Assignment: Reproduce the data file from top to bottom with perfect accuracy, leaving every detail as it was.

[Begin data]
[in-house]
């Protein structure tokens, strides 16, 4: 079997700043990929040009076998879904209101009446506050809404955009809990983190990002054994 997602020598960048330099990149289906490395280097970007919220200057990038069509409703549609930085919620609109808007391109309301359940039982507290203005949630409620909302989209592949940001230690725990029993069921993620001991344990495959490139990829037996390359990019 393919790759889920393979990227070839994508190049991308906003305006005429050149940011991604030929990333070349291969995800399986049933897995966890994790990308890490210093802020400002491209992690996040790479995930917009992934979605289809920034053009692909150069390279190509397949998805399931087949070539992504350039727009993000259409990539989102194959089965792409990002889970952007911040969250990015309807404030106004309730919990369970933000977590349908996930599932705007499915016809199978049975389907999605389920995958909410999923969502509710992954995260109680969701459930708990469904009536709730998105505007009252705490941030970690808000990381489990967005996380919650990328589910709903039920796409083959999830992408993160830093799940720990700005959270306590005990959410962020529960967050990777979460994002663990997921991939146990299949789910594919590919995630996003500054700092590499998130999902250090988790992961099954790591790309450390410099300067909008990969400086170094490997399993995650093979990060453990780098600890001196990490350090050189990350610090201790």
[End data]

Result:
[in-house]
């Protein structure tokens, strides 16, 4: 079997700043990929040009076998879904209101009446506050809404955009809990983190990002054994 997602020598960048330099990149289906490395280097970007919220200057990038069509409703549609930085919620609109808007391109309301359940039982507290203005949630409620909302989209592949940001230690725990029993069921993620001991344990495959490139990829037996390359990019 393919790759889920393979990227070839994508190049991308906003305006005429050149940011991604030929990333070349291969995800399986049933897995966890994790990308890490210093802020400002491209992690996040790479995930917009992934979605289809920034053009692909150069390279190509397949998805399931087949070539992504350039727009993000259409990539989102194959089965792409990002889970952007911040969250990015309807404030106004309730919990369970933000977590349908996930599932705007499915016809199978049975389907999605389920995958909410999923969502509710992954995260109680969701459930708990469904009536709730998105505007009252705490941030970690808000990381489990967005996380919650990328589910709903039920796409083959999830992408993160830093799940720990700005959270306590005990959410962020529960967050990777979460994002663990997921991939146990299949789910594919590919995630996003500054700092590499998130999902250090988790992961099954790591790309450390410099300067909008990969400086170094490997399993995650093979990060453990780098600890001196990490350090050189990350610090201790």